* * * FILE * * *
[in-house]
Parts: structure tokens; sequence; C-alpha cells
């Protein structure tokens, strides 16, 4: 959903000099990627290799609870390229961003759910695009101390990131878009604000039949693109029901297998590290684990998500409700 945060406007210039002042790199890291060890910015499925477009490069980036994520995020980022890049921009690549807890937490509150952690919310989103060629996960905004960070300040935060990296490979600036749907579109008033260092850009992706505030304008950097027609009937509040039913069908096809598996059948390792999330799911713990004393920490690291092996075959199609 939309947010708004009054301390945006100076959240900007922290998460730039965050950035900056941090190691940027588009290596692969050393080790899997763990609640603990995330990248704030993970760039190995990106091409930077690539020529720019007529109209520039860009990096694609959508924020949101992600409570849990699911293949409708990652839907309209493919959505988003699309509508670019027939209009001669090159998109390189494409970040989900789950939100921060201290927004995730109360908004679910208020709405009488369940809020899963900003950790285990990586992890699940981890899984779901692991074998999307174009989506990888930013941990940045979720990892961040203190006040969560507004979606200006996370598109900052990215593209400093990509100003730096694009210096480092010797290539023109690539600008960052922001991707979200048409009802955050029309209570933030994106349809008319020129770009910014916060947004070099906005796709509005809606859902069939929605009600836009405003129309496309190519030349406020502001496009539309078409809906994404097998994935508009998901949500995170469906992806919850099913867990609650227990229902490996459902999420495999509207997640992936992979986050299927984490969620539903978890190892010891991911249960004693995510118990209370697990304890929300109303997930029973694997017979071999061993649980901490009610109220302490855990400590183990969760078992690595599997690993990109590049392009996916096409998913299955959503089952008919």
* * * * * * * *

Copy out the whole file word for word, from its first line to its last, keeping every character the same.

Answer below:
[in-house]
Parts: structure tokens; sequence; C-alpha cells
């Protein structure tokens, strides 16, 4: 959903000099990627290799609870390229961003759910695009101390990131878009604000039949693109029901297998590290684990998500409700 945060406007210039002042790199890291060890910015499925477009490069980036994520995020980022890049921009690549807890937490509150952690919310989103060629996960905004960070300040935060990296490979600036749907579109008033260092850009992706505030304008950097027609009937509040039913069908096809598996059948390792999330799911713990004393920490690291092996075959199609 939309947010708004009054301390945006100076959240900007922290998460730039965050950035900056941090190691940027588009290596692969050393080790899997763990609640603990995330990248704030993970760039190995990106091409930077690539020529720019007529109209520039860009990096694609959508924020949101992600409570849990699911293949409708990652839907309209493919959505988003699309509508670019027939209009001669090159998109390189494409970040989900789950939100921060201290927004995730109360908004679910208020709405009488369940809020899963900003950790285990990586992890699940981890899984779901692991074998999307174009989506990888930013941990940045979720990892961040203190006040969560507004979606200006996370598109900052990215593209400093990509100003730096694009210096480092010797290539023109690539600008960052922001991707979200048409009802955050029309209570933030994106349809008319020129770009910014916060947004070099906005796709509005809606859902069939929605009600836009405003129309496309190519030349406020502001496009539309078409809906994404097998994935508009998901949500995170469906992806919850099913867990609650227990229902490996459902999420495999509207997640992936992979986050299927984490969620539903978890190892010891991911249960004693995510118990209370697990304890929300109303997930029973694997017979071999061993649980901490009610109220302490855990400590183990969760078992690595599997690993990109590049392009996916096409998913299955959503089952008919």